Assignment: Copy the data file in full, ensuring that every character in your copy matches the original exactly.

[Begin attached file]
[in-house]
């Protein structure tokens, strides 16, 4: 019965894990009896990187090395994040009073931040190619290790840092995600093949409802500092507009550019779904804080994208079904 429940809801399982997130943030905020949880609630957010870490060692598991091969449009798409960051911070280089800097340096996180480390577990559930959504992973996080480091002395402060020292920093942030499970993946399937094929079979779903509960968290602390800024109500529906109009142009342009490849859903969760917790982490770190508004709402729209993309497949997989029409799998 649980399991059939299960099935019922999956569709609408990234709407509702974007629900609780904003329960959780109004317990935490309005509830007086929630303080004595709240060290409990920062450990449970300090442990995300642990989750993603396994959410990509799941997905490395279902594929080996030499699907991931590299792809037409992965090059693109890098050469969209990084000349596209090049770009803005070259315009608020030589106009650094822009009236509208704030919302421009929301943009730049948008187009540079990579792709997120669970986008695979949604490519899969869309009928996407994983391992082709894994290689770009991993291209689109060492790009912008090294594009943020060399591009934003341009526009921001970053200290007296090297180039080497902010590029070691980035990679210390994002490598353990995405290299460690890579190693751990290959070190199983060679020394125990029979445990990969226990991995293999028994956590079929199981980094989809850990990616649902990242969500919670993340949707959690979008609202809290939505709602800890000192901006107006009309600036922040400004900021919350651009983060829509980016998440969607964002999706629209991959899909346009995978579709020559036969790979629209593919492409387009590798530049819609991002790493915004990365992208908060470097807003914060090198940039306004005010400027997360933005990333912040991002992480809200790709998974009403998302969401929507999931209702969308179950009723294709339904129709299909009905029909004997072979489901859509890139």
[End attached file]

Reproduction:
[in-house]
């Protein structure tokens, strides 16, 4: 019965894990009896990187090395994040009073931040190619290790840092995600093949409802500092507009550019779904804080994208079904 429940809801399982997130943030905020949880609630957010870490060692598991091969449009798409960051911070280089800097340096996180480390577990559930959504992973996080480091002395402060020292920093942030499970993946399937094929079979779903509960968290602390800024109500529906109009142009342009490849859903969760917790982490770190508004709402729209993309497949997989029409799998 649980399991059939299960099935019922999956569709609408990234709407509702974007629900609780904003329960959780109004317990935490309005509830007086929630303080004595709240060290409990920062450990449970300090442990995300642990989750993603396994959410990509799941997905490395279902594929080996030499699907991931590299792809037409992965090059693109890098050469969209990084000349596209090049770009803005070259315009608020030589106009650094822009009236509208704030919302421009929301943009730049948008187009540079990579792709997120669970986008695979949604490519899969869309009928996407994983391992082709894994290689770009991993291209689109060492790009912008090294594009943020060399591009934003341009526009921001970053200290007296090297180039080497902010590029070691980035990679210390994002490598353990995405290299460690890579190693751990290959070190199983060679020394125990029979445990990969226990991995293999028994956590079929199981980094989809850990990616649902990242969500919670993340949707959690979008609202809290939505709602800890000192901006107006009309600036922040400004900021919350651009983060829509980016998440969607964002999706629209991959899909346009995978579709020559036969790979629209593919492409387009590798530049819609991002790493915004990365992208908060470097807003914060090198940039306004005010400027997360933005990333912040991002992480809200790709998974009403998302969401929507999931209702969308179950009723294709339904129709299909009905029909004997072979489901859509890139």